By Archie Thomas, BA Politics and International Relations
‘No, not that world cup. The cricket world cup!’
On 13 November the T20 Cricket World Cup came to an end with an enthralling final at the MCG in Melbourne, Australia. England beat Pakistan by five wickets to become world champions in the T20 format for the second time.
England, widely regarded as the best white-ball batting team, met Pakistan, the best bowling team in the tournament. In front of a Pakistan-supporting crowd at the Melbourne Cricket Ground, England won the coin toss and elected to bowl first. Momentum swung both ways through Pakistan’s innings, without either side being able to dominate for extended periods. England were unable to control the scoring of Pakistan as they did in their semi-final humiliation of India. But Pakistan were unable to score freely. Every time they looked to establish a strong run rate, England were able to slow their scoring by taking regular wickets.
Sam Curran was the outstanding bowler of the England attack. Claiming three wickets with an economy of just three runs an over. He bowled out opener Mohammad Rizwan in the first powerplay. Then bowled out Shan Masood just as Masood had built up a 36-run stand with Shadab Khan, to dramatically halt Pakistan’s progress going into the final four overs. He capped it off with the wicket of Mohammad Nawaz. Curran received the player of the match award as well as the player of the tournament award, for his outstanding performances during the World Cup.
Adil Rashid was also crucial for England, limiting Pakistan in the middle overs. He took two crucial wickets, Babar Azam and Mohammad Haris, as well as maintaining a strong economy of 5.50. With this, Pakistan set a sub-par total of 137-8, and England left the pitch at the break the happier of the two sides.
Pakistan started the second half on the front foot; Shaheen Shah Afridi took the wicket of Alex Hales with a direct hit in the first over. Jos Butler soon steadied things for England, with the help of Phil Salt, together scoring six boundaries in the opening power play. In the fourth and sixth overs, Haris Rauf took the wicket of Salt and Butler respectively. Restoring hope for Pakistan.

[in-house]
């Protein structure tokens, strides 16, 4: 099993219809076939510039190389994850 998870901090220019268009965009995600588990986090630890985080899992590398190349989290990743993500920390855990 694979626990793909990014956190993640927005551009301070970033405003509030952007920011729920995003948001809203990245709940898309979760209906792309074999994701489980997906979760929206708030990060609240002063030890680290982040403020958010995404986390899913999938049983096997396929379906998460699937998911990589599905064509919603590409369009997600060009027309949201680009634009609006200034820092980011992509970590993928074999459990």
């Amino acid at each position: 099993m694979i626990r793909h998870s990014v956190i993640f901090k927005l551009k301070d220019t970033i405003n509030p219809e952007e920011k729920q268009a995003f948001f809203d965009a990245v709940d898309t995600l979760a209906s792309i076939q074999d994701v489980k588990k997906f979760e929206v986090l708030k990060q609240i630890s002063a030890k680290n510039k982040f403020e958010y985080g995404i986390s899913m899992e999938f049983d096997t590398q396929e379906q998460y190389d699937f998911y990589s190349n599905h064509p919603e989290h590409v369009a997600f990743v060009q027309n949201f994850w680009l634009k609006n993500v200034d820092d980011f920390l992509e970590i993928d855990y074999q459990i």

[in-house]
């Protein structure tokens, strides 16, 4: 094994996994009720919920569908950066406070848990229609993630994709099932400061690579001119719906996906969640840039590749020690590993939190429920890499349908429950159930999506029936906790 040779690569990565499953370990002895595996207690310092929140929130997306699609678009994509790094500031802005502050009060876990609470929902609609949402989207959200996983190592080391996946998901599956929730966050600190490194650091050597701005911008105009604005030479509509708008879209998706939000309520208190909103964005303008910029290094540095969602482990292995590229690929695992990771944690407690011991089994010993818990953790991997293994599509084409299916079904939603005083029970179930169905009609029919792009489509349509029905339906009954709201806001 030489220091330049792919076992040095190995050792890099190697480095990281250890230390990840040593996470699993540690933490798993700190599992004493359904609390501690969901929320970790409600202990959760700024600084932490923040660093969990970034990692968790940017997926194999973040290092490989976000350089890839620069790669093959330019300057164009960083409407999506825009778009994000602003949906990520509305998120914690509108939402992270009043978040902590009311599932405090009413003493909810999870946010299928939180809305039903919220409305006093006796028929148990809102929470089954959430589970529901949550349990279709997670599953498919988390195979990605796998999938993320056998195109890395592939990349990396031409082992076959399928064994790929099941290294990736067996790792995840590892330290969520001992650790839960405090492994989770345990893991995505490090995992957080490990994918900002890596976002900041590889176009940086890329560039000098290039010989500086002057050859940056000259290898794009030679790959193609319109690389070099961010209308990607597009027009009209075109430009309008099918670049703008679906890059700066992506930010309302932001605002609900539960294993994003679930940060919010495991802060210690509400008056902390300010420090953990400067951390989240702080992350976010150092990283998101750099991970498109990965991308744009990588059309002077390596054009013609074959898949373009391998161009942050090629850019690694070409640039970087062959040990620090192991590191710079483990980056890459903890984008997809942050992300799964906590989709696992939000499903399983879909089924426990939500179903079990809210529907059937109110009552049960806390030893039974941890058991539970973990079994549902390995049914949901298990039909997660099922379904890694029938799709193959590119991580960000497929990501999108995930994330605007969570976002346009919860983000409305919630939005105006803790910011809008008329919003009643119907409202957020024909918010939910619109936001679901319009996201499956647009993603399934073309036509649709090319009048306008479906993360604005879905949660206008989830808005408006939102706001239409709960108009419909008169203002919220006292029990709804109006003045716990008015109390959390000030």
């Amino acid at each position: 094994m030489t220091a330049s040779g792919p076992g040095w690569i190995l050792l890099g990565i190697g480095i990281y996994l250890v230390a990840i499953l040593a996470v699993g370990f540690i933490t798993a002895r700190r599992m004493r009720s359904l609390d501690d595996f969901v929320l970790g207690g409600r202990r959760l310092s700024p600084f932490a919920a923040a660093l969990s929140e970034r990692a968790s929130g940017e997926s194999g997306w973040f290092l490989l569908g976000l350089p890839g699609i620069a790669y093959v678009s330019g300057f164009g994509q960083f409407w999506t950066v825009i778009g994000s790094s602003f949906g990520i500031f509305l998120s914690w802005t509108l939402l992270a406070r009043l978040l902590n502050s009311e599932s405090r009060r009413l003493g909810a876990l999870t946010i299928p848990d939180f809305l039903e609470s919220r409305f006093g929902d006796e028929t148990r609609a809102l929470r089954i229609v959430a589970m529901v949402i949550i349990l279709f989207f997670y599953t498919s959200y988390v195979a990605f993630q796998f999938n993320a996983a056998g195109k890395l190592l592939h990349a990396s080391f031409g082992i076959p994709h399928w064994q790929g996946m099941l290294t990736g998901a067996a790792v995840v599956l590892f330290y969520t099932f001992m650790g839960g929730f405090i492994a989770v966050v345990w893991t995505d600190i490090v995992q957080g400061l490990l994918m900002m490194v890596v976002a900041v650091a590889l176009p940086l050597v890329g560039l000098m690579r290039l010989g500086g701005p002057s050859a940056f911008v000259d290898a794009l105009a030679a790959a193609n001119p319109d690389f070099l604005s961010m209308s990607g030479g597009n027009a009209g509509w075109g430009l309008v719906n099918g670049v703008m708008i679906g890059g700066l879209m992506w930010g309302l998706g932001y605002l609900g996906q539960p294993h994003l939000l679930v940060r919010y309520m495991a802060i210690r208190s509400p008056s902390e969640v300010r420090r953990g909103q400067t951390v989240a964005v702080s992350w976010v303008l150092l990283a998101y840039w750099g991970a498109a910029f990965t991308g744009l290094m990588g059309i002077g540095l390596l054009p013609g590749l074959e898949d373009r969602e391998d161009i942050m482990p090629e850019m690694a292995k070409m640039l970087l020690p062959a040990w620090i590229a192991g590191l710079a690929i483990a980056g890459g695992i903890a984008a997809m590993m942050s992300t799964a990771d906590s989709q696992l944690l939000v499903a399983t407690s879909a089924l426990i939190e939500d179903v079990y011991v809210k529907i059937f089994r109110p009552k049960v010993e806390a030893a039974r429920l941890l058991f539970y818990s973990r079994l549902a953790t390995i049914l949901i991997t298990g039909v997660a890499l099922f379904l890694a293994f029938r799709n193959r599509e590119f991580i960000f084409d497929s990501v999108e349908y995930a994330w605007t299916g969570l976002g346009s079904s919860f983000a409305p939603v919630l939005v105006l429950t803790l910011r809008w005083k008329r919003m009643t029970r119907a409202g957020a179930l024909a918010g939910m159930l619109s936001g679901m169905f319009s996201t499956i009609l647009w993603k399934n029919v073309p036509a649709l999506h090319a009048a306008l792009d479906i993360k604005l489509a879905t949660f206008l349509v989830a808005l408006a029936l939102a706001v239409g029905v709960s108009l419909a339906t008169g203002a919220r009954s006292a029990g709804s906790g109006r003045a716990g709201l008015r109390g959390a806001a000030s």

Ben Stokes came in to replace Salt. Stokes, the captain of England’s test side, was a contentious inclusion in the England side. He soon showed his worth. He formed a partnership of 39 runs with Harry Brook to maintain good scoring in the middle overs. Then came a crucial wicket. In the third ball of the thirteenth over Shadab Khan’s delivery was struck to long off, by Brook, where Afridi caught the low and powerful hit, falling to his knees. As Pakistan celebrated an important wicket, Afridi was laying, back flat against the grass, writhing in pain. He immediately left the field to seek medical attention on his right knee.
Pakistan were now in a decent position. England were behind schedule in the run chase needing 41 from 30 deliveries, light rain was hindering their running—Stokes slipped over at one point almost getting run out—but Pakistan needed Afridi’s two remaining overs to ensure Stokes and Moeen Ali couldn’t score freely in the final overs. Afridi returned to the field to bowl the sixteenth over, he scuffed his first delivery and his pain was evident; his knee could not cope, and he left the field for a second time.
Iftikhar Ahmed finished the over. This was the turning point for England. Against Ahmed in the sixteenth, then Mohammad Wasim in the seventeenth, Stokes and Ali took advantage. Stokes scored a four and a six and Ali took three fours, in just two overs. The game had turned decisively for England.
Wasim bowled Ali out in the penultimate over, but with just six runs needed from ten deliveries, the game seemed already won. That said, as recently as late September, England had suffered a catastrophic batting collapse against Pakistan, with just five needed from ten on that occasion. But Stokes saw it through earning his first international T20 50. Then, in the final ball of the nineteenth over he hit it leg side for a single and England came running onto the pitch in celebration.
“England is the first country to hold the world titles in both the 50-over and T20 format at the same time.”
Ben Stokes once again proved his brilliance as a big game player for any format of the game. This performance will sit alongside his miraculous run chases in the 2019 50-over World Cup Final, and the 2019 Ashes test at Headingley. Jos Butler led the side brilliantly in his first tournament as England’s white-ball captain. Continuing England’s ‘golden era’ in short form cricket, which began under the captaincy of Eoin Morgan. England is the first country to hold the world titles in both the 50-over and T20 formats at the same time.
Photo Caption: The Melbourne Cricket Ground, host of the final (Credit: Rodger Wang).